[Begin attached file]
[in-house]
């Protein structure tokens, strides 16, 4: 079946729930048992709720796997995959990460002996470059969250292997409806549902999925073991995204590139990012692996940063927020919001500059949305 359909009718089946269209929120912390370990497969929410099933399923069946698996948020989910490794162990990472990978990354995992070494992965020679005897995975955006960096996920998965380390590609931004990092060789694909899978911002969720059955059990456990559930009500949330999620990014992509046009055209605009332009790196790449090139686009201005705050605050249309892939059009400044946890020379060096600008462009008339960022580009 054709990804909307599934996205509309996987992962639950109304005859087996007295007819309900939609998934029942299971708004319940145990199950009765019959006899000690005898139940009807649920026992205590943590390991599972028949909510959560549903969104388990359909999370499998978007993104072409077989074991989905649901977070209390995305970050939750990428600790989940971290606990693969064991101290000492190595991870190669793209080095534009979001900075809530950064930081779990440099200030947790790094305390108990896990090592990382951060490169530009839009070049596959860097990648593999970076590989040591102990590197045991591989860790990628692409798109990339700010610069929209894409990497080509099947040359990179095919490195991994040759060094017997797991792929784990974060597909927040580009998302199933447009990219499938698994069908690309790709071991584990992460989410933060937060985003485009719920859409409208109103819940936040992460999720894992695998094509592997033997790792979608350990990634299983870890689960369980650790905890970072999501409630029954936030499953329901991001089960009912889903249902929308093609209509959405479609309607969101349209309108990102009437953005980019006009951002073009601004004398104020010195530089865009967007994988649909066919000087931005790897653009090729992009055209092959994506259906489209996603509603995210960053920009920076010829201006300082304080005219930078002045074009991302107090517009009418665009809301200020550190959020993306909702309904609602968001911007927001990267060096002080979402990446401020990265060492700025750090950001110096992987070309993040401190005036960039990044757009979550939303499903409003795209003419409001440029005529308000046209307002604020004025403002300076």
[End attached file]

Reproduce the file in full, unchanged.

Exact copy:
[in-house]
């Protein structure tokens, strides 16, 4: 079946729930048992709720796997995959990460002996470059969250292997409806549902999925073991995204590139990012692996940063927020919001500059949305 359909009718089946269209929120912390370990497969929410099933399923069946698996948020989910490794162990990472990978990354995992070494992965020679005897995975955006960096996920998965380390590609931004990092060789694909899978911002969720059955059990456990559930009500949330999620990014992509046009055209605009332009790196790449090139686009201005705050605050249309892939059009400044946890020379060096600008462009008339960022580009 054709990804909307599934996205509309996987992962639950109304005859087996007295007819309900939609998934029942299971708004319940145990199950009765019959006899000690005898139940009807649920026992205590943590390991599972028949909510959560549903969104388990359909999370499998978007993104072409077989074991989905649901977070209390995305970050939750990428600790989940971290606990693969064991101290000492190595991870190669793209080095534009979001900075809530950064930081779990440099200030947790790094305390108990896990090592990382951060490169530009839009070049596959860097990648593999970076590989040591102990590197045991591989860790990628692409798109990339700010610069929209894409990497080509099947040359990179095919490195991994040759060094017997797991792929784990974060597909927040580009998302199933447009990219499938698994069908690309790709071991584990992460989410933060937060985003485009719920859409409208109103819940936040992460999720894992695998094509592997033997790792979608350990990634299983870890689960369980650790905890970072999501409630029954936030499953329901991001089960009912889903249902929308093609209509959405479609309607969101349209309108990102009437953005980019006009951002073009601004004398104020010195530089865009967007994988649909066919000087931005790897653009090729992009055209092959994506259906489209996603509603995210960053920009920076010829201006300082304080005219930078002045074009991302107090517009009418665009809301200020550190959020993306909702309904609602968001911007927001990267060096002080979402990446401020990265060492700025750090950001110096992987070309993040401190005036960039990044757009979550939303499903409003795209003419409001440029005529308000046209307002604020004025403002300076």